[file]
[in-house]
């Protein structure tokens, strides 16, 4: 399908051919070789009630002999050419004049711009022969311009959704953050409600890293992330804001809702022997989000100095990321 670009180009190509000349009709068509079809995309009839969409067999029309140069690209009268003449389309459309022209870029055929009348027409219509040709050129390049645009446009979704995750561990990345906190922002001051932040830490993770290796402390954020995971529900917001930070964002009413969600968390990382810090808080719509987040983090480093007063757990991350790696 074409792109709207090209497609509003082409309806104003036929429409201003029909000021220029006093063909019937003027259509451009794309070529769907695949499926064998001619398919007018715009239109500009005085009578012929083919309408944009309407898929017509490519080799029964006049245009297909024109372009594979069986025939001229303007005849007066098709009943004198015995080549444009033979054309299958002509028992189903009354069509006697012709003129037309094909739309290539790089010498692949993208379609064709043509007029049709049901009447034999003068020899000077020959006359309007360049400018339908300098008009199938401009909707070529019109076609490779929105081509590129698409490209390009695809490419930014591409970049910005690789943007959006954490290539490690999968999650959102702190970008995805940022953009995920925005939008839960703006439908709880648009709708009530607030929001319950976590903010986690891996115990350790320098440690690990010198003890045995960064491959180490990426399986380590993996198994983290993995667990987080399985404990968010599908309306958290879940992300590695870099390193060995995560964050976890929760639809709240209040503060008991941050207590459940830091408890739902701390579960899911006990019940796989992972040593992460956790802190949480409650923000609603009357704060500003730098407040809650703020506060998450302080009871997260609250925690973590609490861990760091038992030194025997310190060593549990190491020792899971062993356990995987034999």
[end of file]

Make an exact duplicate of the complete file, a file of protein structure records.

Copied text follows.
[in-house]
């Protein structure tokens, strides 16, 4: 399908051919070789009630002999050419004049711009022969311009959704953050409600890293992330804001809702022997989000100095990321 670009180009190509000349009709068509079809995309009839969409067999029309140069690209009268003449389309459309022209870029055929009348027409219509040709050129390049645009446009979704995750561990990345906190922002001051932040830490993770290796402390954020995971529900917001930070964002009413969600968390990382810090808080719509987040983090480093007063757990991350790696 074409792109709207090209497609509003082409309806104003036929429409201003029909000021220029006093063909019937003027259509451009794309070529769907695949499926064998001619398919007018715009239109500009005085009578012929083919309408944009309407898929017509490519080799029964006049245009297909024109372009594979069986025939001229303007005849007066098709009943004198015995080549444009033979054309299958002509028992189903009354069509006697012709003129037309094909739309290539790089010498692949993208379609064709043509007029049709049901009447034999003068020899000077020959006359309007360049400018339908300098008009199938401009909707070529019109076609490779929105081509590129698409490209390009695809490419930014591409970049910005690789943007959006954490290539490690999968999650959102702190970008995805940022953009995920925005939008839960703006439908709880648009709708009530607030929001319950976590903010986690891996115990350790320098440690690990010198003890045995960064491959180490990426399986380590993996198994983290993995667990987080399985404990968010599908309306958290879940992300590695870099390193060995995560964050976890929760639809709240209040503060008991941050207590459940830091408890739902701390579960899911006990019940796989992972040593992460956790802190949480409650923000609603009357704060500003730098407040809650703020506060998450302080009871997260609250925690973590609490861990760091038992030194025997310190060593549990190491020792899971062993356990995987034999």